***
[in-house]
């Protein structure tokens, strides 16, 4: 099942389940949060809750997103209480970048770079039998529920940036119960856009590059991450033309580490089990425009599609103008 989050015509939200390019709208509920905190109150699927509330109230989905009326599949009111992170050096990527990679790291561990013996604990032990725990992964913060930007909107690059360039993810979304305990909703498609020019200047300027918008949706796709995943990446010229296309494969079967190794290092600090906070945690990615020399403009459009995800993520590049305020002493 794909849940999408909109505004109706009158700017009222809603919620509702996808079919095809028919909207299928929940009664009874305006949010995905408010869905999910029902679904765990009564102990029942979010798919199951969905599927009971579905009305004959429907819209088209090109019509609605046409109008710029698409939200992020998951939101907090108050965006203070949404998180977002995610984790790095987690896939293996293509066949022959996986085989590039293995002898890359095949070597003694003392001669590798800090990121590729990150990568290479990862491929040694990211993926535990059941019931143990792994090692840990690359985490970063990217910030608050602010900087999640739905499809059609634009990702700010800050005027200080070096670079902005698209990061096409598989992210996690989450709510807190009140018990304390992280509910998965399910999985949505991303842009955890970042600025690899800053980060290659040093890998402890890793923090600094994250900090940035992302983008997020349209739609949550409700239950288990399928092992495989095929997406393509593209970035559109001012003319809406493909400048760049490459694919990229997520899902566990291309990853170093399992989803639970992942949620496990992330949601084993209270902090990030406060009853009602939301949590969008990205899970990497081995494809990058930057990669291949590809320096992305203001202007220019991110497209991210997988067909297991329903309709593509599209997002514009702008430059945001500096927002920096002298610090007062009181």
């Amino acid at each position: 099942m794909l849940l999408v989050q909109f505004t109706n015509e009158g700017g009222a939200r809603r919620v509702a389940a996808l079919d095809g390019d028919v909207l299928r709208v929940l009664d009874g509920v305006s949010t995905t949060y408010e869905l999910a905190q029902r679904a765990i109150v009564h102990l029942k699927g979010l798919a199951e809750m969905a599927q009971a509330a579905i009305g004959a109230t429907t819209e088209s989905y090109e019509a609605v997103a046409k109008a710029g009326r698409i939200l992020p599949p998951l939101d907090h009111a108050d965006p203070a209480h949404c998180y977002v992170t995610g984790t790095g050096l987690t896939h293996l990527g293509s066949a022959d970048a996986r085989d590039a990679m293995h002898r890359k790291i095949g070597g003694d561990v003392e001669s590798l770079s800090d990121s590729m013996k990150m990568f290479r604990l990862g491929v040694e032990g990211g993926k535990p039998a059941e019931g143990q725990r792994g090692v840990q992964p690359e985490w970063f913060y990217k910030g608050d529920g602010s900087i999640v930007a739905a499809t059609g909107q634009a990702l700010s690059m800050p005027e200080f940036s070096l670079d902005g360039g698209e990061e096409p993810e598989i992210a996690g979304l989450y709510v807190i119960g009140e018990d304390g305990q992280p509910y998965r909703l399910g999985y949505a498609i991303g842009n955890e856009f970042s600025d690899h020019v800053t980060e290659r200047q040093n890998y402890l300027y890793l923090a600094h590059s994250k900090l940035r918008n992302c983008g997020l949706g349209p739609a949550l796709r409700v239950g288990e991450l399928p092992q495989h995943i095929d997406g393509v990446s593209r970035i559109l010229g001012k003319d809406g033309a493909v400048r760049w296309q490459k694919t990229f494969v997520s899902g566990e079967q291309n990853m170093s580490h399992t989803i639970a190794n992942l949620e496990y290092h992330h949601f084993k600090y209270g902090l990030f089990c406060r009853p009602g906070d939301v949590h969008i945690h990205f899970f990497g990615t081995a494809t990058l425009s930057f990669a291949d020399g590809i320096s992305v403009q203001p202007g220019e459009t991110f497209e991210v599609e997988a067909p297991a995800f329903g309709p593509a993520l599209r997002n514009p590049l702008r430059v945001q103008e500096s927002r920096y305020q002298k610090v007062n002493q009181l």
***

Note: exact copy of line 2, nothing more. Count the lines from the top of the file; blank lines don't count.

């Protein structure tokens, strides 16, 4: 099942389940949060809750997103209480970048770079039998529920940036119960856009590059991450033309580490089990425009599609103008 989050015509939200390019709208509920905190109150699927509330109230989905009326599949009111992170050096990527990679790291561990013996604990032990725990992964913060930007909107690059360039993810979304305990909703498609020019200047300027918008949706796709995943990446010229296309494969079967190794290092600090906070945690990615020399403009459009995800993520590049305020002493 794909849940999408909109505004109706009158700017009222809603919620509702996808079919095809028919909207299928929940009664009874305006949010995905408010869905999910029902679904765990009564102990029942979010798919199951969905599927009971579905009305004959429907819209088209090109019509609605046409109008710029698409939200992020998951939101907090108050965006203070949404998180977002995610984790790095987690896939293996293509066949022959996986085989590039293995002898890359095949070597003694003392001669590798800090990121590729990150990568290479990862491929040694990211993926535990059941019931143990792994090692840990690359985490970063990217910030608050602010900087999640739905499809059609634009990702700010800050005027200080070096670079902005698209990061096409598989992210996690989450709510807190009140018990304390992280509910998965399910999985949505991303842009955890970042600025690899800053980060290659040093890998402890890793923090600094994250900090940035992302983008997020349209739609949550409700239950288990399928092992495989095929997406393509593209970035559109001012003319809406493909400048760049490459694919990229997520899902566990291309990853170093399992989803639970992942949620496990992330949601084993209270902090990030406060009853009602939301949590969008990205899970990497081995494809990058930057990669291949590809320096992305203001202007220019991110497209991210997988067909297991329903309709593509599209997002514009702008430059945001500096927002920096002298610090007062009181």